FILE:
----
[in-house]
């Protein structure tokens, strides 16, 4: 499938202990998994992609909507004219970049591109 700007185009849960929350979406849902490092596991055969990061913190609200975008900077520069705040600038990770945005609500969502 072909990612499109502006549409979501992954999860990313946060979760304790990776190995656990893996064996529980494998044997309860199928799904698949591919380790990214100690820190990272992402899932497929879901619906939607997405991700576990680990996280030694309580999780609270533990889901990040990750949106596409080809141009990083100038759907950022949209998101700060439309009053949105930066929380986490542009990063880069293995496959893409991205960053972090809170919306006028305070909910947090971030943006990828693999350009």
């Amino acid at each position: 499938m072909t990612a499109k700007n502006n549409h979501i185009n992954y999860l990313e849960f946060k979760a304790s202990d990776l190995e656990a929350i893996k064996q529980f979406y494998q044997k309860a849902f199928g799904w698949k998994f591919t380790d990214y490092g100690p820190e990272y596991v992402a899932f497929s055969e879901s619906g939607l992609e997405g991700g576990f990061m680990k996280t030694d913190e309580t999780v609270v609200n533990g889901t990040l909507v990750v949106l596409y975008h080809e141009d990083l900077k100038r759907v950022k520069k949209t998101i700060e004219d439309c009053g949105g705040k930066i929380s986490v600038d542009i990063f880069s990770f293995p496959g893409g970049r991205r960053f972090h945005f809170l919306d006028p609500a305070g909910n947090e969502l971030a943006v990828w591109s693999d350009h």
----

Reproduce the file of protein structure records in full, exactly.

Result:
[in-house]
């Protein structure tokens, strides 16, 4: 499938202990998994992609909507004219970049591109 700007185009849960929350979406849902490092596991055969990061913190609200975008900077520069705040600038990770945005609500969502 072909990612499109502006549409979501992954999860990313946060979760304790990776190995656990893996064996529980494998044997309860199928799904698949591919380790990214100690820190990272992402899932497929879901619906939607997405991700576990680990996280030694309580999780609270533990889901990040990750949106596409080809141009990083100038759907950022949209998101700060439309009053949105930066929380986490542009990063880069293995496959893409991205960053972090809170919306006028305070909910947090971030943006990828693999350009």
């Amino acid at each position: 499938m072909t990612a499109k700007n502006n549409h979501i185009n992954y999860l990313e849960f946060k979760a304790s202990d990776l190995e656990a929350i893996k064996q529980f979406y494998q044997k309860a849902f199928g799904w698949k998994f591919t380790d990214y490092g100690p820190e990272y596991v992402a899932f497929s055969e879901s619906g939607l992609e997405g991700g576990f990061m680990k996280t030694d913190e309580t999780v609270v609200n533990g889901t990040l909507v990750v949106l596409y975008h080809e141009d990083l900077k100038r759907v950022k520069k949209t998101i700060e004219d439309c009053g949105g705040k930066i929380s986490v600038d542009i990063f880069s990770f293995p496959g893409g970049r991205r960053f972090h945005f809170l919306d006028p609500a305070g909910n947090e969502l971030a943006v990828w591109s693999d350009h």